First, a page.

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Tyrosine (abbreviated as Tyr or Y) or 4-hydroxyphenylalanine, is one of the 20 amino acids that are used by cells to synthesize proteins. This is a non-essential amino acid and it is found in large quantities in casein. In fact, the word "tyrosine" is from the Greek tyros, meaning cheese, as it was first discovered in 1846 by German chemist Justus von Liebig in the protein casein from cheese.
Aside from being a proteogenic amino acid, tyrosine has a special role by virtue of the phenol functionality. It occurs in proteins that are part of signal transduction processes. It functions as a receiver of phosphate groups that are transferred by way of protein kinases (so-called receptor tyrosine kinases). Phosphorylation of the hydroxy group changes the activity of the target protein.
A tyrosine residue also plays an important role in photosynthesis. In chloroplasts (photosystem II), it acts as an electron donor in the reduction of oxidized chlorophyll. In this process, it undergoes deprotonation of its phenolic OH-group. This radical is subsequently reduced in the photosystem II by the four core manganese cluster.
In plants and most microorganisms, tyr is produced via prephenate, an intermediate on the shikimate pathway. Prephenate is oxidatively decarboxylated with retention of the hydroxyl group to give p-hydroxyphenylpyruvate, which is transaminated using glutamate as the nitrogen source to give tyrosine and α-ketoglutarate.
Mammals synthesize tyrosine from the essential amino acid phenylalanine (phe), which is derived from food. The conversion of phe to tyr is catalyzed by the enzyme phenylalanine hydroxylase, a monooxygenase. This enzyme catalyzes the reaction causing the addition of an hydroxyl group to the end of the 6-carbon aromatic ring of phenylalanine, such that it becomes tyrosine.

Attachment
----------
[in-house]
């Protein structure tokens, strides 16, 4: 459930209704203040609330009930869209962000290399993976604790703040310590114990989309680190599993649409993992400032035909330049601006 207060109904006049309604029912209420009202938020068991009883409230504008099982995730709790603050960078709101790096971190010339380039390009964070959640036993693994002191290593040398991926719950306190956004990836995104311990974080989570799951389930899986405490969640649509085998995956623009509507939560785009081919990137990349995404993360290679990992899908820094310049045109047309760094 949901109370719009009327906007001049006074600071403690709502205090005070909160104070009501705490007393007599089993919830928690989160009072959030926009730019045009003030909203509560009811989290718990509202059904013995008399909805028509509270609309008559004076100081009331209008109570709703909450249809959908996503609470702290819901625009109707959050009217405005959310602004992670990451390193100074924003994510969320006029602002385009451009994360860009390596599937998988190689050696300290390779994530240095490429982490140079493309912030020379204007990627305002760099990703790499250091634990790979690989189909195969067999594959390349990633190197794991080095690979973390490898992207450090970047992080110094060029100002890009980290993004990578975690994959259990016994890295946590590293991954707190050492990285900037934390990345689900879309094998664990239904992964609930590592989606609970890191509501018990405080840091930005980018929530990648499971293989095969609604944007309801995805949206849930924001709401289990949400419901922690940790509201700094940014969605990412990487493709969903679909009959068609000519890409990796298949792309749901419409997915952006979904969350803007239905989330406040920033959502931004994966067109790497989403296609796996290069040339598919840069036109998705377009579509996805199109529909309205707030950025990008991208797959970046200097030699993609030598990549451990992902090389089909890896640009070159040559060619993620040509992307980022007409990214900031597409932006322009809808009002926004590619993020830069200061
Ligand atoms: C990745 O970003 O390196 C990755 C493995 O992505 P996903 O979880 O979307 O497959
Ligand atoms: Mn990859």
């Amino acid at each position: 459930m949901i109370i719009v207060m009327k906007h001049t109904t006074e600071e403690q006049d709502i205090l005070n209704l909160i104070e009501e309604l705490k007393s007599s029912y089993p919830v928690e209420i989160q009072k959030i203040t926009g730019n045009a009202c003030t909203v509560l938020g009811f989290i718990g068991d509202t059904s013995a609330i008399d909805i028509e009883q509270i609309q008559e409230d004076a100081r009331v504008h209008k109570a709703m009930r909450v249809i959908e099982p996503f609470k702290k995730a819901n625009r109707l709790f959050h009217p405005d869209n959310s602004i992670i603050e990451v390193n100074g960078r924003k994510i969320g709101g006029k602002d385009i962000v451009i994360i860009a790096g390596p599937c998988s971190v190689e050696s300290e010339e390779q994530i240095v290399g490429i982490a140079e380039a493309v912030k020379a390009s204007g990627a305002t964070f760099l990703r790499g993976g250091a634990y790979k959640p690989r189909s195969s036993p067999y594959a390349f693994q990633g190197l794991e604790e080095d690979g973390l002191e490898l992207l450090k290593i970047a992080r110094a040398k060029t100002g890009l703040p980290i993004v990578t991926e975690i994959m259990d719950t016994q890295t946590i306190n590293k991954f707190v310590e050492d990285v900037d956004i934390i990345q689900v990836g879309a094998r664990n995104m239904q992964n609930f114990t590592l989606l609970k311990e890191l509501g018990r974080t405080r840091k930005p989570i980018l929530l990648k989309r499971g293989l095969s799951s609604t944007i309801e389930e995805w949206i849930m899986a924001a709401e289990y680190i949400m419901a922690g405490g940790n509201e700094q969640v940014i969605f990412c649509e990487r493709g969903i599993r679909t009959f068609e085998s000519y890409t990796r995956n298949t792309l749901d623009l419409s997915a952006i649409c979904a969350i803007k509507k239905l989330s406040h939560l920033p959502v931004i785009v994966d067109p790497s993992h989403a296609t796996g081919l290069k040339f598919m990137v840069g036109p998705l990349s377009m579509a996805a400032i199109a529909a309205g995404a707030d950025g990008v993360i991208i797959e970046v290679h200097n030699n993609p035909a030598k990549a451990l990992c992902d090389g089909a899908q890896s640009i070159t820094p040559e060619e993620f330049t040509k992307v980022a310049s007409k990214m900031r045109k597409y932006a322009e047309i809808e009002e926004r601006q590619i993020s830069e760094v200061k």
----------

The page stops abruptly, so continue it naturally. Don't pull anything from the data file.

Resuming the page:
Phosphorylation and sulfation
Some of the tyrosine residues can be tagged with a phosphate group (phosphorylated) by protein kinases. (In its phosphorylated state, it is referred to as phosphotyrosine). Tyrosine phosphorylation is considered to be one of the key steps in signal transduction and regulation of enzymatic activity. Phosphotyrosine can be detected through specific antibodies. Tyrosine residues may also be modified by the addition of a sulfate group, a process known as tyrosine sulfation. Tyrosine sulfation is catalyzed by tyrosylprotein sulfotransferase (TPST). Like the phosphotyrosine antibodies mentioned above, antibodies have recently been described that specifically detect sulfotyrosine.
Precursor to hormones
In the adrenal gland, tyrosine is converted to levodopa by the enzyme tyrosine hydroxylase (TH). TH is also the rate-limiting enzyme involved in the synthesis of the catecholamine hormones dopamine, norepinephrine (noradrenaline), and epinephrine.
Precursor to alkaloids
Precursor to pigments
Tyrosine is also the precursor to the pigment melanin.